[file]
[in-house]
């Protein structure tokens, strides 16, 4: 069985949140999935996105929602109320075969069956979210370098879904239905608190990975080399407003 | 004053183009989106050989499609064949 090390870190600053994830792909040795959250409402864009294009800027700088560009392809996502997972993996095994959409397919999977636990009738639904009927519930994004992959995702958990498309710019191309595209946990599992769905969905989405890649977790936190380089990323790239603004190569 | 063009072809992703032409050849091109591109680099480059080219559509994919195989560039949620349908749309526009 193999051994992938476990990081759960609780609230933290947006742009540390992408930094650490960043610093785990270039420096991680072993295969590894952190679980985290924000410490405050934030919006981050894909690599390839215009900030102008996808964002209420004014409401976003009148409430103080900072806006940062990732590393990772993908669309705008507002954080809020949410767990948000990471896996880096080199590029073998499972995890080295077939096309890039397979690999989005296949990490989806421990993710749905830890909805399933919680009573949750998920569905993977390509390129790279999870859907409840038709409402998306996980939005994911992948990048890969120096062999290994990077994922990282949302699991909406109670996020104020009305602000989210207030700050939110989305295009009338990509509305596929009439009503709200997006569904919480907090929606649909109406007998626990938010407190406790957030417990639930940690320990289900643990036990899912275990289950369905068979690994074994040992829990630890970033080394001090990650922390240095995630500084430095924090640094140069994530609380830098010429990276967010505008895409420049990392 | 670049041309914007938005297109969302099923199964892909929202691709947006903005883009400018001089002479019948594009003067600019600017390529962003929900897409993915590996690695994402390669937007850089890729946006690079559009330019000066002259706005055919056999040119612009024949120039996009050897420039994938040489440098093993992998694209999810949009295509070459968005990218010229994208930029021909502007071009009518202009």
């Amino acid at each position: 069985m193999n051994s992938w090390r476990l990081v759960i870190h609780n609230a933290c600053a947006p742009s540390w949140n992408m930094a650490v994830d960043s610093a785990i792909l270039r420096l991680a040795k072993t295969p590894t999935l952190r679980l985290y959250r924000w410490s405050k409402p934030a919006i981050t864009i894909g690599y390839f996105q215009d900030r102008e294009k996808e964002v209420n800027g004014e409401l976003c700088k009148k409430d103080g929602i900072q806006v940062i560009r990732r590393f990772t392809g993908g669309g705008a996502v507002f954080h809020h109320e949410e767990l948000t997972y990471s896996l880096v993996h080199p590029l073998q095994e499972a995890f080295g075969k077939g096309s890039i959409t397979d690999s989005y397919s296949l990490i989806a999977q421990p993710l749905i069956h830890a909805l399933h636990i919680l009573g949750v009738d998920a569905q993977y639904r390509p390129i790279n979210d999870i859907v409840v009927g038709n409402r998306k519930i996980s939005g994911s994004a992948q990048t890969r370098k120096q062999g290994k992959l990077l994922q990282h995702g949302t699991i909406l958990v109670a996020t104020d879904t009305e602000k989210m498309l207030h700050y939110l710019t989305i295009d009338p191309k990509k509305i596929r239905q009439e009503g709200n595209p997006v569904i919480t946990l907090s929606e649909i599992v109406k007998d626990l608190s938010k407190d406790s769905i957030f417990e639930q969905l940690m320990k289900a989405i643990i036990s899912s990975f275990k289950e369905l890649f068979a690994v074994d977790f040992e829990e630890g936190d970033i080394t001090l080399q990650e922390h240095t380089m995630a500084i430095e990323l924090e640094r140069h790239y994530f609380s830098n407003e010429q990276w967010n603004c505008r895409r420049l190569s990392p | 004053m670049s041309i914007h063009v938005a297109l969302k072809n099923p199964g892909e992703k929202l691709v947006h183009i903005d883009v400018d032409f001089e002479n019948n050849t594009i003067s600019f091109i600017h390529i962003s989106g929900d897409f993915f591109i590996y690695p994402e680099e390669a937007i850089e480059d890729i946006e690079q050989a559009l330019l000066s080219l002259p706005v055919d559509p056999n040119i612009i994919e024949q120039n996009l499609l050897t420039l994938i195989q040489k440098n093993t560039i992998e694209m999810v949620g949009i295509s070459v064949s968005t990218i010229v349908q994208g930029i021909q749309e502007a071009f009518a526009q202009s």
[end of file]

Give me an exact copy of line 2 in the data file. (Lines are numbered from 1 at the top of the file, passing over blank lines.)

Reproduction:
């Protein structure tokens, strides 16, 4: 069985949140999935996105929602109320075969069956979210370098879904239905608190990975080399407003 | 004053183009989106050989499609064949 090390870190600053994830792909040795959250409402864009294009800027700088560009392809996502997972993996095994959409397919999977636990009738639904009927519930994004992959995702958990498309710019191309595209946990599992769905969905989405890649977790936190380089990323790239603004190569 | 063009072809992703032409050849091109591109680099480059080219559509994919195989560039949620349908749309526009 193999051994992938476990990081759960609780609230933290947006742009540390992408930094650490960043610093785990270039420096991680072993295969590894952190679980985290924000410490405050934030919006981050894909690599390839215009900030102008996808964002209420004014409401976003009148409430103080900072806006940062990732590393990772993908669309705008507002954080809020949410767990948000990471896996880096080199590029073998499972995890080295077939096309890039397979690999989005296949990490989806421990993710749905830890909805399933919680009573949750998920569905993977390509390129790279999870859907409840038709409402998306996980939005994911992948990048890969120096062999290994990077994922990282949302699991909406109670996020104020009305602000989210207030700050939110989305295009009338990509509305596929009439009503709200997006569904919480907090929606649909109406007998626990938010407190406790957030417990639930940690320990289900643990036990899912275990289950369905068979690994074994040992829990630890970033080394001090990650922390240095995630500084430095924090640094140069994530609380830098010429990276967010505008895409420049990392 | 670049041309914007938005297109969302099923199964892909929202691709947006903005883009400018001089002479019948594009003067600019600017390529962003929900897409993915590996690695994402390669937007850089890729946006690079559009330019000066002259706005055919056999040119612009024949120039996009050897420039994938040489440098093993992998694209999810949009295509070459968005990218010229994208930029021909502007071009009518202009």